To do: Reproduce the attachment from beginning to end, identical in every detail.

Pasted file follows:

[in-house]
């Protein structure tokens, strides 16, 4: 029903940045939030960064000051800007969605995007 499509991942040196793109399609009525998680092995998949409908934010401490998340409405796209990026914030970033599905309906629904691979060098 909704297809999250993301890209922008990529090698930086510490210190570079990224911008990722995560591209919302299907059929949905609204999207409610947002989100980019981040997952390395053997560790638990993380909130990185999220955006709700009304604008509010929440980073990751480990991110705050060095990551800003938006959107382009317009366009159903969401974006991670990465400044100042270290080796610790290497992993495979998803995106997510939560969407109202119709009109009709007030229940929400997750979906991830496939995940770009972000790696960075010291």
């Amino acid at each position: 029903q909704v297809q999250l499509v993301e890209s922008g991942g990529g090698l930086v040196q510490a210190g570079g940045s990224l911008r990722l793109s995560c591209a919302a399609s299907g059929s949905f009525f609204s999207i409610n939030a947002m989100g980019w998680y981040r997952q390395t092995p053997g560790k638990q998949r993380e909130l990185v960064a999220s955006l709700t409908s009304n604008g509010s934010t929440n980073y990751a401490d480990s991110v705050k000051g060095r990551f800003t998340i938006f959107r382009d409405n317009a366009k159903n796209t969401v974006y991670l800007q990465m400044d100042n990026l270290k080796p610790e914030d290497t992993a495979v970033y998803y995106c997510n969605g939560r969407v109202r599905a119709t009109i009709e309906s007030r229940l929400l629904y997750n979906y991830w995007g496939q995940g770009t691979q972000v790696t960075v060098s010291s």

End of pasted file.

[in-house]
């Protein structure tokens, strides 16, 4: 029903940045939030960064000051800007969605995007 499509991942040196793109399609009525998680092995998949409908934010401490998340409405796209990026914030970033599905309906629904691979060098 909704297809999250993301890209922008990529090698930086510490210190570079990224911008990722995560591209919302299907059929949905609204999207409610947002989100980019981040997952390395053997560790638990993380909130990185999220955006709700009304604008509010929440980073990751480990991110705050060095990551800003938006959107382009317009366009159903969401974006991670990465400044100042270290080796610790290497992993495979998803995106997510939560969407109202119709009109009709007030229940929400997750979906991830496939995940770009972000790696960075010291």
């Amino acid at each position: 029903q909704v297809q999250l499509v993301e890209s922008g991942g990529g090698l930086v040196q510490a210190g570079g940045s990224l911008r990722l793109s995560c591209a919302a399609s299907g059929s949905f009525f609204s999207i409610n939030a947002m989100g980019w998680y981040r997952q390395t092995p053997g560790k638990q998949r993380e909130l990185v960064a999220s955006l709700t409908s009304n604008g509010s934010t929440n980073y990751a401490d480990s991110v705050k000051g060095r990551f800003t998340i938006f959107r382009d409405n317009a366009k159903n796209t969401v974006y991670l800007q990465m400044d100042n990026l270290k080796p610790e914030d290497t992993a495979v970033y998803y995106c997510n969605g939560r969407v109202r599905a119709t009109i009709e309906s007030r229940l929400l629904y997750n979906y991830w995007g496939q995940g770009t691979q972000v790696t960075v060098s010291s």